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Muscle. Chapter 17. Movement. Locomotion Movement of animal from one location to another Repositioning Movement of animal appendages Internal movement Movement of gases, fluids and ingested solids through the animal. Muscle Tissue. Specially designed to physically shorten (contract)

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  1. Muscle Chapter 17

  2. Movement • Locomotion • Movement of animal from one location to another • Repositioning • Movement of animal appendages • Internal movement • Movement of gases, fluids and ingested solids through the animal

  3. Muscle Tissue • Specially designed to physically shorten (contract) • Generates mechanical force • Functions • locomotion and external movements • internal movement (circulation, digestion) • heat generation

  4. Muscle Types • Skeletal Muscle • large muscle fibers (cells) • striated (banded) • voluntary control • Cardiac Muscle • striated • fibers linked by intercalated disks (electrical synapses) • self-excitation • Smooth Muscle • small tapered fibers • lack striations Figs 17.1, 17.18, and 17.19

  5. Skeletal Muscle Organization • Muscle fibers (cells) • elongate cells, parallel arrangement • sarcolemma – cell membrane • sarcoplamic reticulum (SR) • membraneous internal network • Stores Ca2+ • linked to sarcolemma by transverse tubules Fig 17.1

  6. Skeletal Muscle Organization • myofibrils - intracellular contractile elements • Arranged in sarcomeres (repeated tandem units) • Consist of myofilaments • thick filaments (myosin) • thin filaments (actin) Fig 17.1

  7. Thick Filament Structure • Bundles of several hundred myosin molecules • intertwining tails + globular heads • heads contain • actin binding sites • ATP-hydrolyzing sites • form crossbridges with actin Fig 17.4

  8. Thin Filament Structure • Actin • Primary structural protein • Spherical protein subunits connected in long, double strand • Contains myosin binding site • Tropomyosin • Threadlike proteins • Normally cover myosin binding sites • Troponin • Ca2+ Binding Protein • Holds tropomyosin in place • Ca2+ binding induces shape change that repositions tropomyosin Fig 17.6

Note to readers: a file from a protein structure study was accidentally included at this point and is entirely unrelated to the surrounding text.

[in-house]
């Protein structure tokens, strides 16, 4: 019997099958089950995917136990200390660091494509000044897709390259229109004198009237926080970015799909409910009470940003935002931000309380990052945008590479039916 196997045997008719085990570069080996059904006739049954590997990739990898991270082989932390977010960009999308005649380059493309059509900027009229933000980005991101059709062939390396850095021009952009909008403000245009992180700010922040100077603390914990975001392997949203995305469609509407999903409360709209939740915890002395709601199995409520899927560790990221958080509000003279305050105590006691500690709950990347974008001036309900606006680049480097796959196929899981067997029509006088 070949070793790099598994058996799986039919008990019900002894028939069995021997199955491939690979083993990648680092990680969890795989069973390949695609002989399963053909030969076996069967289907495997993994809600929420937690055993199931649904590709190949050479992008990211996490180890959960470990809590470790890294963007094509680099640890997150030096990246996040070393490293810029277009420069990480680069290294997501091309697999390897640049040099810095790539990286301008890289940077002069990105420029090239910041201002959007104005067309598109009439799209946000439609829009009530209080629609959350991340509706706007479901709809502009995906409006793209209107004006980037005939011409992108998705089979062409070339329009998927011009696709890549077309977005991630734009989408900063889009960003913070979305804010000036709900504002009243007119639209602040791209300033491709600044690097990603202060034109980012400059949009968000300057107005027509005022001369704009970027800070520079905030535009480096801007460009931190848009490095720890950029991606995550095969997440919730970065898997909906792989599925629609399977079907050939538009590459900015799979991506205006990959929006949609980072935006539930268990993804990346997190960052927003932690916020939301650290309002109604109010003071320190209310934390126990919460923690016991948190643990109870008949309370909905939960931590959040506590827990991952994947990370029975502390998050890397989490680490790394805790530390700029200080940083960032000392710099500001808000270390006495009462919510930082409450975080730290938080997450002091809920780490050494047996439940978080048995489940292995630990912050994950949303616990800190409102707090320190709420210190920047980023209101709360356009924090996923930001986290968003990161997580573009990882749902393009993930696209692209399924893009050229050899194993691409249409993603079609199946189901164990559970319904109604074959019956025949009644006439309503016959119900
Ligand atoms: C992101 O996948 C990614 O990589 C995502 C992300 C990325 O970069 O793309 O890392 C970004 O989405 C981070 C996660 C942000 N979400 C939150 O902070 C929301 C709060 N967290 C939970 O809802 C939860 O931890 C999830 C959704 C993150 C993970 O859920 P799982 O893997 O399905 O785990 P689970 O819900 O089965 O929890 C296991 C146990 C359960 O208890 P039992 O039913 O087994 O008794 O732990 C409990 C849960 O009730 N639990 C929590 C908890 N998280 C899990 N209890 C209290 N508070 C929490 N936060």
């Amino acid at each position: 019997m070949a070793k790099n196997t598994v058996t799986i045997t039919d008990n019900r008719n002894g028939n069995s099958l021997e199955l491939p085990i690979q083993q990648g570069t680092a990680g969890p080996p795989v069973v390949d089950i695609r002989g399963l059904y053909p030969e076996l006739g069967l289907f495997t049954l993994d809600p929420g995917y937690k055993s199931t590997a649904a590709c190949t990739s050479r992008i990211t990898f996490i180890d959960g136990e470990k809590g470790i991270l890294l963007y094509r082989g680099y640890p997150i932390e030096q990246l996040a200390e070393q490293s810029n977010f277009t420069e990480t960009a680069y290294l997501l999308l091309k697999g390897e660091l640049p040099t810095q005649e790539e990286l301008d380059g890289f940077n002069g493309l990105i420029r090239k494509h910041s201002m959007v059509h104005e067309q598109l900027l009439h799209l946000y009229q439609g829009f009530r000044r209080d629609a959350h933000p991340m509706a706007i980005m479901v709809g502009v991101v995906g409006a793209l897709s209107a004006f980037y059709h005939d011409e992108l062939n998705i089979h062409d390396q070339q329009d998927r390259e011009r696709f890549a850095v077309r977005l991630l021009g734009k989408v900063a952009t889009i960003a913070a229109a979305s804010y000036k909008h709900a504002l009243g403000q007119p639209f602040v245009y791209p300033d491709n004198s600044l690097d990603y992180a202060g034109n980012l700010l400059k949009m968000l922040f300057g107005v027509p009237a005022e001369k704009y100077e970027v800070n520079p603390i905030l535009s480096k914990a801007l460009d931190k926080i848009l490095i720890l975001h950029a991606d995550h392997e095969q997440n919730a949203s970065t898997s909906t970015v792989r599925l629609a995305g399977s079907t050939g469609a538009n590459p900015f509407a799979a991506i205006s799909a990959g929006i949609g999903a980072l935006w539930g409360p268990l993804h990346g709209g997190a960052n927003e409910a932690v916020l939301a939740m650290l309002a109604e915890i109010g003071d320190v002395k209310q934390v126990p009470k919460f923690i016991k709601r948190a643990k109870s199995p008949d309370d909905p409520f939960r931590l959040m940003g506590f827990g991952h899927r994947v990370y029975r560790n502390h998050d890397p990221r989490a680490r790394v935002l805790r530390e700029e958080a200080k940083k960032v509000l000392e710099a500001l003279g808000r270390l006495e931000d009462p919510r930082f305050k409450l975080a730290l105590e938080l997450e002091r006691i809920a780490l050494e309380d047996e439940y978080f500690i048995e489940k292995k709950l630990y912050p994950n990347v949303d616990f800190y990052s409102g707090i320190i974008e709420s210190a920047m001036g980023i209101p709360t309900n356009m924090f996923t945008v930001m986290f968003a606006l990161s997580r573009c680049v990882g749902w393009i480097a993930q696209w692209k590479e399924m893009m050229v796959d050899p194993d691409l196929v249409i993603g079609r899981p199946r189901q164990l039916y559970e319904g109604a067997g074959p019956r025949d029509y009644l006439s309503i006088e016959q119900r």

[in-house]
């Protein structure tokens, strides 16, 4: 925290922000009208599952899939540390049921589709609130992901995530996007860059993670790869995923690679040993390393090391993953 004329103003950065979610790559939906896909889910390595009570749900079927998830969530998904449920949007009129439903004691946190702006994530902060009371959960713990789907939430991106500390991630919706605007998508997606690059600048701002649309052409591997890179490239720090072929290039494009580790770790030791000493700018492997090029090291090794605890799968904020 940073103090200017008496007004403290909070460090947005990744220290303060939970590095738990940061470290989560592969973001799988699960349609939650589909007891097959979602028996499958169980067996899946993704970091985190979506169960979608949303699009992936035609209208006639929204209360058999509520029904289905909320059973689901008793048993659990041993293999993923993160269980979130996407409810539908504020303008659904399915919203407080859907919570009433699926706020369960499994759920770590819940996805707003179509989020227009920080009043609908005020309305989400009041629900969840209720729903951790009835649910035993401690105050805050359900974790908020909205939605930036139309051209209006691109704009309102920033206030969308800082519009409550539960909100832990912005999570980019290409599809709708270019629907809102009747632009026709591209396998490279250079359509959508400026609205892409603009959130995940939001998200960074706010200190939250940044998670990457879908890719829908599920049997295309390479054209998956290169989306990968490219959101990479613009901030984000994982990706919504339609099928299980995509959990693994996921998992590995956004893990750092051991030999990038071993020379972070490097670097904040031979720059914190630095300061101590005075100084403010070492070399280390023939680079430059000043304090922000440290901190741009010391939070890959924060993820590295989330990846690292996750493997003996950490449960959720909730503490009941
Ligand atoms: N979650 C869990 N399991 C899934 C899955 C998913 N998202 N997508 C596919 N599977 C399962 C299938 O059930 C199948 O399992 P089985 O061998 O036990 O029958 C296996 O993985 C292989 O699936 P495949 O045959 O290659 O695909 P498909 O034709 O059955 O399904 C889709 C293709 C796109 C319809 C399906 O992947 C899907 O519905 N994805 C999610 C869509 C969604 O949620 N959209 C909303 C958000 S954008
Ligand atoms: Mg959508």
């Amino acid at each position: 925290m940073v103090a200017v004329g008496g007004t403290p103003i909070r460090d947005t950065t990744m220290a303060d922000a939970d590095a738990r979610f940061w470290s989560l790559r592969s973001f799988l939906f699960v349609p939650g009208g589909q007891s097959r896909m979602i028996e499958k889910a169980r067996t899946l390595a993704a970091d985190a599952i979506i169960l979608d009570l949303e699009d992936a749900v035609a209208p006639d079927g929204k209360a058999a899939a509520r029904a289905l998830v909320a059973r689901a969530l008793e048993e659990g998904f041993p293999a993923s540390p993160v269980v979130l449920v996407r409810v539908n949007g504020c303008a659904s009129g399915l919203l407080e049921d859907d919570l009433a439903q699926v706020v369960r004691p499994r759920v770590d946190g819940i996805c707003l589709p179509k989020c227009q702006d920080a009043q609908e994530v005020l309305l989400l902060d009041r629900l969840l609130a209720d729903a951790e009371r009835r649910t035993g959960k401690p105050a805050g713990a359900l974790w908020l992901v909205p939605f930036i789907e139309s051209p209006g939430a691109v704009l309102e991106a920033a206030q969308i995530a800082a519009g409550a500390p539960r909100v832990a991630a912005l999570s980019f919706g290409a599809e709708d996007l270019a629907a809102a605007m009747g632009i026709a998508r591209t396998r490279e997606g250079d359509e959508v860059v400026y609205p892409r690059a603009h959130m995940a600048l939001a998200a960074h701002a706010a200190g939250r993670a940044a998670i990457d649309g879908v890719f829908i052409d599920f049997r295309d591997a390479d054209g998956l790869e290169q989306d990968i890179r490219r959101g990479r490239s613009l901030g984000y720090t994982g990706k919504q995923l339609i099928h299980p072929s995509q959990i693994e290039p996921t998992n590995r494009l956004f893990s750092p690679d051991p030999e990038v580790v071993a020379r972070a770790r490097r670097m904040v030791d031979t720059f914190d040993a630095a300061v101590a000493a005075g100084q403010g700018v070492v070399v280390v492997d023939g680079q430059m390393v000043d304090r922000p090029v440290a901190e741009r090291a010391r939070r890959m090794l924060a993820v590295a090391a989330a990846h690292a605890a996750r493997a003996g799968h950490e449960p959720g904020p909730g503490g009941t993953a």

9. Skeletal Muscle Contraction:Sliding Filament Mechanism • Movement of thin filaments over thick • thick filaments are stationary; thin are dragged across thick • sarcomere shortening by increasing overlap of thick and thin filaments Fig 17.3

  10. Crossbridge Cycling • Myosin head binds to actin • Cross bridge bends (Power Stroke) • thin filaments pulled toward center of sarcomere • Cross bridge link broken • Cross bridge ‘unbends’ and binds to next actin molecule Fig 17.5

  11. Neural Activation of Skeletal Muscle Contraction • Excitation-Contraction Coupling • Events that link muscle excitation to muscle contraction • Excitation = Action Potential • Brief, rapid depolarization of cell membrane. • Triggers release of Ca2+ into the cytosol of the muscle fiber

  12. Neural Input • Action potential travels down axon to terminal • Exocytosis of acetylcholine (ACh) • ACh diffuses across cleft • ACh opens ACh-gated Na+ channels • Action potential propagates down sarcolemma Fig 17.7

  13. Excitation-Contraction Coupling • T-tubules conduct APs into the cell • Triggers Ca2+ channels in SR to open • Ca2+ released into the cytosol Fig 17.7

  14. Smooth Muscle Contraction • No striations • contractile proteins not arranged in sarcomeres • arranged in fish-net network • allows for extensive contraction, even when stretched Fig 17.18

  15. Smooth Muscle Excitation-Contraction Coupling • Depolarization of sarcolemma opens Ca2+ channels • Ca2+ enters the cell from the extracellular fluid • Ca2+ binds with calmodulin in cytoplasm • Ca2+-calmodulin binds to myosin light chain kinase • activates MLCK • MLCK phosphorylates myosin • needed for myosin to bind actin • Cross-bridge cycling